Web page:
McCain To Block Blinken's Nomination As Deputy Secretary of State

U.S. Senators John McCain (R-AZ) and Senate Majority Leader Harry Reid are pictured in Washington December 2, 2014. Gary Cameron/Reuters

WASHINGTON (Reuters) - U.S. Senator John McCain said on Thursday he is blocking President Barack Obama's nomination of Anthony Blinken as the country's number two diplomat, citing sharp disagreement with the nominee's past statements on Iraq.

"He's totally unqualified," the Republican senator told Reuters, when asked why he was holding up Blinken's nomination to be deputy Secretary of State.

"He's the guy who said we're leaving behind the richest, safest Iraq in history. Look it up," McCain said, referring to Blinken's reassuring comments two years ago about the decision to withdraw all U.S. troops from Iraq.

McCain, a frequent critic of Obama's foreign policy, has repeatedly voiced strong opposition to the decision to end the campaign in Iraq, where U.S. forces are currently battling the militant fighters of the Islamic State.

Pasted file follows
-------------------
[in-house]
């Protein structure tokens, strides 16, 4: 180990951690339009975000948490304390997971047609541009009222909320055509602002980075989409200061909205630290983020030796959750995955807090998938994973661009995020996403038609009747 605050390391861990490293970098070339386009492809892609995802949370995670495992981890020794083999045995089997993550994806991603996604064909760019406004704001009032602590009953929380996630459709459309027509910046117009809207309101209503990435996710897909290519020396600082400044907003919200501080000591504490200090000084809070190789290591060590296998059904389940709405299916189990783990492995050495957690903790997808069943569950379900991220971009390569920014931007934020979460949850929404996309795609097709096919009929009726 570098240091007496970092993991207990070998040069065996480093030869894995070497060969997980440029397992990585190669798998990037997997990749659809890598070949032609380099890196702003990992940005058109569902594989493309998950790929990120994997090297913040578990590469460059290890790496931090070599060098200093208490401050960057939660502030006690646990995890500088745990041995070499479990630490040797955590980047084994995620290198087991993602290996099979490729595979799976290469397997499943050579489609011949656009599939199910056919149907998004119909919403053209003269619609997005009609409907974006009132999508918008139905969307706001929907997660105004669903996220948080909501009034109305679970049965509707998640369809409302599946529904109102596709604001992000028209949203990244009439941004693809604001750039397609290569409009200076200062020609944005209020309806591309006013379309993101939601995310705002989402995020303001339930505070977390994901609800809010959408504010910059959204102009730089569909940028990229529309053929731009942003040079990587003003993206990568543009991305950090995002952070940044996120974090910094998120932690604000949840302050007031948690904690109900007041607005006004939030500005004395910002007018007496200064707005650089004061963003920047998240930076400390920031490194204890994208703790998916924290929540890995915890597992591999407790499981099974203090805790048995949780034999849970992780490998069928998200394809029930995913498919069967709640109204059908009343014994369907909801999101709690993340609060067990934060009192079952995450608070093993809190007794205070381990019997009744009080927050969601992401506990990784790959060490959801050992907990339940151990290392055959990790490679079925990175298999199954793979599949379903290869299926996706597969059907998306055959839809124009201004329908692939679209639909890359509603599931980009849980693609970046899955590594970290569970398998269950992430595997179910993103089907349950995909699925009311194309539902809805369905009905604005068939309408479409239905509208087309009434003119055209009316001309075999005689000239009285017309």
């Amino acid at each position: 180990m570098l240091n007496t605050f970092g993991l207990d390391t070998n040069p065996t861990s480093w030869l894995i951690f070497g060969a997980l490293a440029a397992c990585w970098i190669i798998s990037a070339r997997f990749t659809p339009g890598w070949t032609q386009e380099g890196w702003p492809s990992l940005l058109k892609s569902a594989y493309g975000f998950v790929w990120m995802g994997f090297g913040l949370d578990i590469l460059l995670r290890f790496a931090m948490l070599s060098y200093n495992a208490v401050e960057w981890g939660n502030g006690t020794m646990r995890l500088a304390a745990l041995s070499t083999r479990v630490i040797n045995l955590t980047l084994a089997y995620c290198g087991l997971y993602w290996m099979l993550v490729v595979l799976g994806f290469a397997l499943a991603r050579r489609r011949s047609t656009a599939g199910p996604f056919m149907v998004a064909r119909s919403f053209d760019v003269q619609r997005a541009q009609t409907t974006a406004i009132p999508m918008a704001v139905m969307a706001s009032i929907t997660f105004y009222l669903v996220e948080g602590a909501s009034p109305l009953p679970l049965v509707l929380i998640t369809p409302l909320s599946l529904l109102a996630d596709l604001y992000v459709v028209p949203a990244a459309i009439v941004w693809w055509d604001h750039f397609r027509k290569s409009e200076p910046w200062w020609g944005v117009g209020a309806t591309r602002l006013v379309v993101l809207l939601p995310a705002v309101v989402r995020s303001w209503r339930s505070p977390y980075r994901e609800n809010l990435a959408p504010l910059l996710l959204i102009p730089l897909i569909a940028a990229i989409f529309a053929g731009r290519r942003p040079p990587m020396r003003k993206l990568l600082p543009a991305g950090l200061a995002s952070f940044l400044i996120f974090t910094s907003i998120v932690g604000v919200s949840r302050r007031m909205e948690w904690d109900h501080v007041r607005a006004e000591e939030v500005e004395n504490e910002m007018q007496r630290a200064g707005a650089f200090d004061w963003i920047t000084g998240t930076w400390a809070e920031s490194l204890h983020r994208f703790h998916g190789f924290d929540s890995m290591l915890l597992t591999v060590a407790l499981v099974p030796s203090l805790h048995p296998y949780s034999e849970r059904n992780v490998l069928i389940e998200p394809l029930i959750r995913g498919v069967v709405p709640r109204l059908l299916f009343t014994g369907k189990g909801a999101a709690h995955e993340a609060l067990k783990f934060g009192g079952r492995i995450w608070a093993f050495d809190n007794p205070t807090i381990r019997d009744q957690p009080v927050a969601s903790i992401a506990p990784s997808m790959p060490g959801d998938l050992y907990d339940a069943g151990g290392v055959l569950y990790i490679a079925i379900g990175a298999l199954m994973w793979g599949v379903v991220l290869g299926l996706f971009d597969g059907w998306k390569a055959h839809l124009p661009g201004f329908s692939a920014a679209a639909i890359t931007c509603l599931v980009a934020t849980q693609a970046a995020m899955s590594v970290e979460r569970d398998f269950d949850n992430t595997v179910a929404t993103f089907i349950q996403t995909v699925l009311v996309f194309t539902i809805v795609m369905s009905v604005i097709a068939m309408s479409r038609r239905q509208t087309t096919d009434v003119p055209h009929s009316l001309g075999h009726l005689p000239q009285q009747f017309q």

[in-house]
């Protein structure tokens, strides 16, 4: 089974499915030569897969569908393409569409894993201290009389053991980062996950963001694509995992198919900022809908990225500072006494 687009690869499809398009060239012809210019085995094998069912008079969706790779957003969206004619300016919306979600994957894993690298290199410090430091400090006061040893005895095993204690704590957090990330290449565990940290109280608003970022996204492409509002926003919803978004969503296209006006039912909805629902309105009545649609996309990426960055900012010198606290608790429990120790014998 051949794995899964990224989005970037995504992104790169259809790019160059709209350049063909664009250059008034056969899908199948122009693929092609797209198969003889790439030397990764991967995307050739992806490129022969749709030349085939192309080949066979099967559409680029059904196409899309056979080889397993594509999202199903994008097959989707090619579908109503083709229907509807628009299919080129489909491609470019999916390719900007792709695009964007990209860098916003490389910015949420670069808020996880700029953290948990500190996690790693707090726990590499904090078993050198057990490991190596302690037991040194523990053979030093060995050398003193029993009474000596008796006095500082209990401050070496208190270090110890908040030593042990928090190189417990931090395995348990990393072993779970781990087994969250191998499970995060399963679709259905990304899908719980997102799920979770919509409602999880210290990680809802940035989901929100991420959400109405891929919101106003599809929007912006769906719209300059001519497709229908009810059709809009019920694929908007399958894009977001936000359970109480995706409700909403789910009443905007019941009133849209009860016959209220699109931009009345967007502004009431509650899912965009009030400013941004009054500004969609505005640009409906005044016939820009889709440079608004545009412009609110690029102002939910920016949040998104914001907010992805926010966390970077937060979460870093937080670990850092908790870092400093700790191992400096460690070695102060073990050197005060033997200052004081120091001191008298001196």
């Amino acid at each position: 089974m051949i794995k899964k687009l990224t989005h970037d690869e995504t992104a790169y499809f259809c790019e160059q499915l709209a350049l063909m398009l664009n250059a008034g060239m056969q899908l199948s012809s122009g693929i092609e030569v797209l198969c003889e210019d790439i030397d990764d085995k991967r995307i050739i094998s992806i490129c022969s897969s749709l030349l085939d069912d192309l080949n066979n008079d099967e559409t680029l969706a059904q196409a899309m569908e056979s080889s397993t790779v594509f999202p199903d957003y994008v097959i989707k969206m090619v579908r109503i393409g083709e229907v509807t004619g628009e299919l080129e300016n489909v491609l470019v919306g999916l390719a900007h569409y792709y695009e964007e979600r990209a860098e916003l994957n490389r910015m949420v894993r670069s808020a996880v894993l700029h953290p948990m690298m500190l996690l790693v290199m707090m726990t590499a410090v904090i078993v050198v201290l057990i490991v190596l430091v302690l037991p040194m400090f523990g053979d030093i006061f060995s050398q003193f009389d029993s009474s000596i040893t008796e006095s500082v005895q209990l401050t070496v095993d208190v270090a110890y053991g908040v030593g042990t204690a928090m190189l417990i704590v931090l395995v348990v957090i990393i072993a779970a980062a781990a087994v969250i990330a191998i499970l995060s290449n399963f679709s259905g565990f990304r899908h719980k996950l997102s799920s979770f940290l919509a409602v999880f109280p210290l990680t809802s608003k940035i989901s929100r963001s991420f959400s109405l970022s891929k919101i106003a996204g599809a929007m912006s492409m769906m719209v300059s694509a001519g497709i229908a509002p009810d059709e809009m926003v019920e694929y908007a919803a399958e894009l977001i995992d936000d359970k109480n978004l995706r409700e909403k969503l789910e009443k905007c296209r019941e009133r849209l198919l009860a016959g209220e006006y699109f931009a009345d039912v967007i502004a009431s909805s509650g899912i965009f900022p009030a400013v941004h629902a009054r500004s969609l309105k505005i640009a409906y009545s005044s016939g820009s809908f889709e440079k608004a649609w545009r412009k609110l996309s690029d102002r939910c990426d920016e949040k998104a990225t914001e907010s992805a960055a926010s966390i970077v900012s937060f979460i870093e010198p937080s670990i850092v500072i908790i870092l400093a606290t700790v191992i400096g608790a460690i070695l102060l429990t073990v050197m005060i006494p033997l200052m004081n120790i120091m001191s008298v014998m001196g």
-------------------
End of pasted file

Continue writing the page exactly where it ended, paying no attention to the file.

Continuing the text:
The White House responded by citing Blinken's decades of foreign policy experience, including stints at the State Department and the Senate Foreign Relations Committee. "This is somebody who ... knows the world, who's got ample experience representing the United States of America and has done so with distinction," spokesman Josh Earnest said.

The Senate Foreign Relations Committee was to have voted on Blinken's nomination on Thursday, amid heated debate in Congress over the campaign against the Sunni Muslim group in Iraq and Syria.

McCain's action puts off that vote until next week, at the soonest. If the committee approves Blinken, as is expected if the vote is able to go ahead, the full Senate must still vote to confirm him before he can take office as Secretary of State John Kerry's understudy.